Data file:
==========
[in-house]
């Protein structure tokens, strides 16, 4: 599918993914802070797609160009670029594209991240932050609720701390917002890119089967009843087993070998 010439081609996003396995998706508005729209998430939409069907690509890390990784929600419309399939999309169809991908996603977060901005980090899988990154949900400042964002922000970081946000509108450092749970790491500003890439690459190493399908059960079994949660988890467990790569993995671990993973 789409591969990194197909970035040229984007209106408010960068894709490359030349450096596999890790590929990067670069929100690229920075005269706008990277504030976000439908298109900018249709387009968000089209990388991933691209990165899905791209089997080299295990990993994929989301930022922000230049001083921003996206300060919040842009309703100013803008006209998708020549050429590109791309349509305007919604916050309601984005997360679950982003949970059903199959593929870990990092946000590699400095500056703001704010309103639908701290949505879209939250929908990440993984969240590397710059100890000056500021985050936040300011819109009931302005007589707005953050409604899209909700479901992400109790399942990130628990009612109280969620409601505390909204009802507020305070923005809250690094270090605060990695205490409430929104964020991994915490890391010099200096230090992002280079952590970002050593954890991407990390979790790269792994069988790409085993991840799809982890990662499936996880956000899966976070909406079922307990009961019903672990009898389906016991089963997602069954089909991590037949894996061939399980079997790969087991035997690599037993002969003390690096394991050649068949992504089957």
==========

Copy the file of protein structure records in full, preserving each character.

[in-house]
């Protein structure tokens, strides 16, 4: 599918993914802070797609160009670029594209991240932050609720701390917002890119089967009843087993070998 010439081609996003396995998706508005729209998430939409069907690509890390990784929600419309399939999309169809991908996603977060901005980090899988990154949900400042964002922000970081946000509108450092749970790491500003890439690459190493399908059960079994949660988890467990790569993995671990993973 789409591969990194197909970035040229984007209106408010960068894709490359030349450096596999890790590929990067670069929100690229920075005269706008990277504030976000439908298109900018249709387009968000089209990388991933691209990165899905791209089997080299295990990993994929989301930022922000230049001083921003996206300060919040842009309703100013803008006209998708020549050429590109791309349509305007919604916050309601984005997360679950982003949970059903199959593929870990990092946000590699400095500056703001704010309103639908701290949505879209939250929908990440993984969240590397710059100890000056500021985050936040300011819109009931302005007589707005953050409604899209909700479901992400109790399942990130628990009612109280969620409601505390909204009802507020305070923005809250690094270090605060990695205490409430929104964020991994915490890391010099200096230090992002280079952590970002050593954890991407990390979790790269792994069988790409085993991840799809982890990662499936996880956000899966976070909406079922307990009961019903672990009898389906016991089963997602069954089909991590037949894996061939399980079997790969087991035997690599037993002969003390690096394991050649068949992504089957």